Six collaborations involving 21 Southern acute trusts have been formed to invest in a variety of new IT systems including e-prescribing, clinical portals and clinical documentation.

The trusts, which got nothing from the National Programme for IT in the NHS, are hoping to secure central funding for the systems.

Four of the six want e-prescribing, four want clinical documentation and three are after a clinical portal.

Senior responsible officer for the Southern Acute Programme, Richard Caves, told eHealth Insider that about 60% of acute trusts in the South did not get new IT systems through the national programme.

The trusts tried to obtain systems through a procurement using the Additional Supply Capability and Capacity framework.

However, this fell through late last year, shortly after a similar procurement for community and child health systems collapsed.

The Cabinet Office recently agreed to fund a community and child health procurement, which is now with ministers and at its final sign off stage.

Caves said the Cabinet Office’s approval was good news, but acknowledged that people would feel more confident once the tender is actually released.

“In all of this there’s an element of confidence building,” he said. “People are not sure if funding is going to be there. Our view is even if we don’t get central funding, many procurements will go ahead with local funding anyway.”

However, the different financial situations of the trusts involved mean some would be unlikely to proceed without government investment.

Caves said the programme aims to use lessons from the NPfIT to ensure it is “locally owned”. Local trusts lead the procurement process and will be the contract holders.

He added that the programme board is trying to give the trusts as much procurement authority as possible while still ensuring they qualify for central funding.

Trusts will also be expected to “have some skin in the game”, but the balance in terms of local and central funding is still to be decided.

“We think trusts having to invest some of their own money and owning the business case will make sure it’s much more aligned to local business requirements,” he said.

The programme has set “quite strong standards” for approval of the business cases with a benefit ratio expected of £2.4 benefit for every £1 spent to qualify for funding.

However, qualitative clinical benefits will also be taken into account alongside cash-releasing ones.

While there are no penalties in place for trusts that do not hit the targets set out in their business cases, Caves argues that because the business cases are locally owned trusts will have a greater interest in assuring they are achieved.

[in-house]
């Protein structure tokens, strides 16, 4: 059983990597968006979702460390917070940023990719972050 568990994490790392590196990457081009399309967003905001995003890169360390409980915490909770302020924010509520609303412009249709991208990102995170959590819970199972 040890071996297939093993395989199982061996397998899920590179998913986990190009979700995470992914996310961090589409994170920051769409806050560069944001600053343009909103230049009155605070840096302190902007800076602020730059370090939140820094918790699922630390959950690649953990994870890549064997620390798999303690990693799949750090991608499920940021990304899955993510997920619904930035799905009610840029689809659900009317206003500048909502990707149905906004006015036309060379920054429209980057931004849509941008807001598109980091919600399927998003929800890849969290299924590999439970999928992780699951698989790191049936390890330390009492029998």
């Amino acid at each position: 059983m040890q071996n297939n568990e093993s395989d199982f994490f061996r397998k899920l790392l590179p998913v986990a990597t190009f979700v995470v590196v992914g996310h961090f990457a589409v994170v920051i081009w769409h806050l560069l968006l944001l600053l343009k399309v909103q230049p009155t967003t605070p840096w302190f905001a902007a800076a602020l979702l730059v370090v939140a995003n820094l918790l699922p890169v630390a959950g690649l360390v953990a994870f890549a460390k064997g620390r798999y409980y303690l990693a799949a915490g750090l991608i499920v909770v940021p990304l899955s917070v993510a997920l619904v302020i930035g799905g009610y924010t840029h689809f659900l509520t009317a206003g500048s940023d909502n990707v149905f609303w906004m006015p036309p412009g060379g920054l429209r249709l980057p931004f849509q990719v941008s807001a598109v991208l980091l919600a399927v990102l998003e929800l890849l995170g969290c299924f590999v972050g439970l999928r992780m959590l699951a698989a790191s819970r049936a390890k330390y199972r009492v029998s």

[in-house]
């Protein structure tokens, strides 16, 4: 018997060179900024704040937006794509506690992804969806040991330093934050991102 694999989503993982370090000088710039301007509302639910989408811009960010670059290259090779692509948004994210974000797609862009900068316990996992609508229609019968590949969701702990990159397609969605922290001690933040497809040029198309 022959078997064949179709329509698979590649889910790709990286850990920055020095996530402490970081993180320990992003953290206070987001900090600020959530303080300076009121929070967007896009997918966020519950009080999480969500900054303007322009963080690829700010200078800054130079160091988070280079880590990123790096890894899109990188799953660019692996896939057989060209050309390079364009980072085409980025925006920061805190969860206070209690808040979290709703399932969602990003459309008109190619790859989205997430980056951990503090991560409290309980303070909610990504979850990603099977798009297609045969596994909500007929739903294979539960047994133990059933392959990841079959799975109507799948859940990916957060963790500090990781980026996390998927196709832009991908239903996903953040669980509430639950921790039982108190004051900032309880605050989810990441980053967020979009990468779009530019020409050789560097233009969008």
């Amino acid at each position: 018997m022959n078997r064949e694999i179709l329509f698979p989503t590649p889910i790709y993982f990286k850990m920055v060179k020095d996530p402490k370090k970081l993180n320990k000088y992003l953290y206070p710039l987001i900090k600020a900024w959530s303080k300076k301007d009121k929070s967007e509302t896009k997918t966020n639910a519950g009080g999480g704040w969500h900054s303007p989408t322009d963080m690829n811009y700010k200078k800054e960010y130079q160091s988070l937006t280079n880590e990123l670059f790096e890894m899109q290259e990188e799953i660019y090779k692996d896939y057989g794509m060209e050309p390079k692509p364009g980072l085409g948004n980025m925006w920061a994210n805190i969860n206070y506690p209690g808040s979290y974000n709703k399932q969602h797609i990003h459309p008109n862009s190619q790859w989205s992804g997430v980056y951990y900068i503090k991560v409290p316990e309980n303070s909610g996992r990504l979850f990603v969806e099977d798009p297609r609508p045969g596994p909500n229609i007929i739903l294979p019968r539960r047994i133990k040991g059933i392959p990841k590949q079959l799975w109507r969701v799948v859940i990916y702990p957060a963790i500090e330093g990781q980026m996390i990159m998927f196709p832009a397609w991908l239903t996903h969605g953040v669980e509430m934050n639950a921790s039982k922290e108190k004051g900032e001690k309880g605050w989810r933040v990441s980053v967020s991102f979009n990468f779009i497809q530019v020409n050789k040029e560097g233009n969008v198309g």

Trust business cases are due soon in preparation for a September programme board meeting and the aim is to get cabinet office approval by November. This would allow the procurement to begin this December.

The Southern Acute Programme held its first supplier event for interested trusts in Yeovil last week. Suppliers have also been engaged from the start of the process via the trade body, Intellect.

“There was real excitement amongst both clinicians and chief information officers and managers who attended to be able to see the latest generation of products as it’s been quite a while since they’ve been able to look at products in this way,” Caves said.

What they want:

Group A –Salisbury, Poole Hospital, Royal Bournemouth and Christchurch Hospitals, Southern Health, Portsmouth Hospitals, Royal Surrey County Hospital, and University Hospitals Bristol – want an EPMA (best of breed).

Group B – Queen Victoria Hospital, East Sussex Healthcare, Western Sussex Hospitals – want e-prescribing, clinical documentation, order communications and an integrated clinical portal.

Group C – South Devon Healthcare, Torbay and South Devon Care Trust, South West Ambulance Service Trust, Rowcroft Hospice and Southern Devon GP practices (via commissioners) – want an ePrescribing system.

Group D – Dartford and Gravesham, Medway, East Kent Hospitals and Maidstone and Tunbridge Wells – want a PAS+, e-prescribing, clinical portal, and maternity (best of breed).

Group E – Gloucestershire Hospitals, Northern Devon Healthcare, and Yeovil District Hospital – want a PAS+, ePX, pharmacy/pharmacy stock control, clinical documentation, order communications, clinical portal, theatres, A&E and maternity.

Group F – Frimley Park Hospital, Ashford and St Peter’s Hospital, Heatherwood and Wexham Park Hospitals – want clinical documentation/EDM.